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News Round-up: Late payments impact for small businesses, HSBC offers green finance, Singapore to issue digital bank licences

Here are the week’s main news stories in the world of small business and digital payments:

SMEs £50 billion in debt to suppliers in 2018 due to late payments

Research from Xero and PayPal found that British small businesses are owed an average of £23,360 in overdue invoices on any one day – up 17 per cent from the year before – and have to wait on average 14 days after the due date to be paid. Xero’s Small Business Insights also demonstrated the knock-on effects of tardy payment practices. With 48 per cent of invoices issued by small businesses on average in any given month being paid late, this results in 26 per cent of small-business owners struggling to pay their own suppliers on time. The average UK SME owed its suppliers £8,811 in overdue bills in December 2018, equivalent to £50 billion of debt across the small-business economy.

HSBC offers green finance to UK businesses

Banking giant HSBC has launched a new range of green finance services aimed at helping businesses of all sizes strengthen sustainability initiatives. HSBC has launched a range of new loans and a Green Revolving Credit Facility (RCF) available to everyone from SMEs through to large corporates. The Green Loans services were trialled last year and have been extended to SMEs wanting to secure loans for sustainability initiatives. The minimum green loan starts at £300,000 and HSBC UK has already provided green loans totalling £600 million as part of the pilot.

Digital bank licences to be issued in Singapore

Singapore has announced plans to issue up to five digital bank licences as part of efforts to add market diversity and boost the banking system in the country, as it looks to become a digital economy. The move is also part of long-term market liberalisation efforts and an extension of an existing internet banking framework that has allowed local banks to establish digital bank subsidiaries. The announcement means non-bank organisations can apply for a licence and offer digital banking services, according to the Monetary Authority of Singapore (MAS).

Small-business investment plans lowest in two years

Small businesses in Britain plan the least investment in two years as uncertainty about Brexit drags on, a survey has shown. Nearly three-quarters of small firms surveyed by the Federation of Small Businesses said they will not increase capital investment over the coming quarter. “It’s impossible for small-business owners to invest for the future when we don’t know what the future holds,” FSB National Chairman Mike Cherry said. Britain has secured an extension of the Brexit deadline to 31 October. Both candidates to replace Theresa May as prime minister say they are prepared to take the country out of the European Union without a transition deal if necessary.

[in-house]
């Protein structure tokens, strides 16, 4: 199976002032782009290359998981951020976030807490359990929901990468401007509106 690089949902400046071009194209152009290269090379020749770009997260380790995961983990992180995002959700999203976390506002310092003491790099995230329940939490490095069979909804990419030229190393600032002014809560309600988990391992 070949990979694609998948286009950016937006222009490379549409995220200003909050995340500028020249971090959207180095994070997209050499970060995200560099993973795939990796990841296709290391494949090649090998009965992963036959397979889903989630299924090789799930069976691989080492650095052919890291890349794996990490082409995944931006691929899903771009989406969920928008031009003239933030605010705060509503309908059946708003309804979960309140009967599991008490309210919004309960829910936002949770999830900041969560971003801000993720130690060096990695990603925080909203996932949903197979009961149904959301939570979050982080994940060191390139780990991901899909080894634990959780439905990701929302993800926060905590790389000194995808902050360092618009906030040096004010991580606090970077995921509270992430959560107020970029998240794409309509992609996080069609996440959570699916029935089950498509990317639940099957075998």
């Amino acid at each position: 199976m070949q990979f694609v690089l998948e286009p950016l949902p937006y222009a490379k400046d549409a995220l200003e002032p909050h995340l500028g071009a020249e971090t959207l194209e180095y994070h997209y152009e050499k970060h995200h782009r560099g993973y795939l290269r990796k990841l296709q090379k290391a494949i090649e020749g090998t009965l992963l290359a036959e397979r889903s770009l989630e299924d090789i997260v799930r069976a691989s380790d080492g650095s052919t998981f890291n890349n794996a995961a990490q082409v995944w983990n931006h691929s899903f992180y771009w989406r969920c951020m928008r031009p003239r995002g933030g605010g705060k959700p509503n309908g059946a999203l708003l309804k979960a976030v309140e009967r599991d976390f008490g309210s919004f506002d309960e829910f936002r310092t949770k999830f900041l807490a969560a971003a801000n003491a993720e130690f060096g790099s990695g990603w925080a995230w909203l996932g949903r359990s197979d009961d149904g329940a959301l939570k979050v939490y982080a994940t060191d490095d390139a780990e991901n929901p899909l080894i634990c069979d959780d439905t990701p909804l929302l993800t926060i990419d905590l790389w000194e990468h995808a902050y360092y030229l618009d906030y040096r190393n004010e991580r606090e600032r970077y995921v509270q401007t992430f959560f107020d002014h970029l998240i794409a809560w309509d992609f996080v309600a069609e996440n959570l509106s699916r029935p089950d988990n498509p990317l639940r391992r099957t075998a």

FCA aims to give more time to implement Strong Customer Authentication

The UK Financial Conduct Authority (FCA) has said it may allow some payment services providers more time to implement Strong Customer Authentication (SCA) for card payments in e-commerce beyond the deadline of 14 September 2019. In its response to the European Banking Authority’s Opinion on SCA under the revised Payment Services Directive (PSD2), the FCA acknowledged the complexity of the payments markets across the EU and the challenges arising from the changes required. As a result, it accepts that, to avoid unintended negative consequences for some payment service users, it may provide additional time for implementation.

iwoca launches real-time loan decisions

Small-business lender iwoca has partnered with two of the industry’s biggest finance marketplaces – Funding Xchange and Funding Options – to offer real-time loan decisions to customers. Typically, small-business owners will receive loan decisions within 30 seconds, after which they are able to draw down funds. iwoca says this improves on the traditional “approval in principle” offered by other business lenders and is aimed at providing an increased level of certainty to customers when it comes to making decisions based on available finance. Loans will initially be limited to amounts up to £15,000.

Digital payments arrive at Singapore hawker centres and coffee shops

More than 500 food stalls at 44 hawker centres, coffee shops and industrial canteens have adopted a unified digital payments system, according to Enterprise Singapore. The move, in line with the Singaporean government’s Smart Nation push, allows both merchants and customers in the food establishments to make cashless transactions. The stalls are currently able to accept a total of 23 payment schemes under one point-of-sales terminal.

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News Round-up: Late payments impact for small businesses, HSBC offers green finance, Singapore to issue digital bank licences
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